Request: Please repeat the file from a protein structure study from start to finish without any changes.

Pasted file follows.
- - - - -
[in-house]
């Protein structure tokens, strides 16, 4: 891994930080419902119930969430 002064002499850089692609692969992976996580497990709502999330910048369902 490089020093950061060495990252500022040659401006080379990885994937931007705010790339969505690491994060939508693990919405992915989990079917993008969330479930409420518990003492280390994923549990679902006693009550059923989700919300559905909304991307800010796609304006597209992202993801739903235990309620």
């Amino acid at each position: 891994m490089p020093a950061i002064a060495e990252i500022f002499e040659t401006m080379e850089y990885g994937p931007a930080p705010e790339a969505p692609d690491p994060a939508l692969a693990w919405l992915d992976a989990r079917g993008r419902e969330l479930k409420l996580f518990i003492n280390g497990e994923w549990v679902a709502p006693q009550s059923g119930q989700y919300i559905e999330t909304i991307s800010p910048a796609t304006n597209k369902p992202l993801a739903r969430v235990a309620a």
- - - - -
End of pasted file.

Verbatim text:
[in-house]
């Protein structure tokens, strides 16, 4: 891994930080419902119930969430 002064002499850089692609692969992976996580497990709502999330910048369902 490089020093950061060495990252500022040659401006080379990885994937931007705010790339969505690491994060939508693990919405992915989990079917993008969330479930409420518990003492280390994923549990679902006693009550059923989700919300559905909304991307800010796609304006597209992202993801739903235990309620």
């Amino acid at each position: 891994m490089p020093a950061i002064a060495e990252i500022f002499e040659t401006m080379e850089y990885g994937p931007a930080p705010e790339a969505p692609d690491p994060a939508l692969a693990w919405l992915d992976a989990r079917g993008r419902e969330l479930k409420l996580f518990i003492n280390g497990e994923w549990v679902a709502p006693q009550s059923g119930q989700y919300i559905e999330t909304i991307s800010p910048a796609t304006n597209k369902p992202l993801a739903r969430v235990a309620a």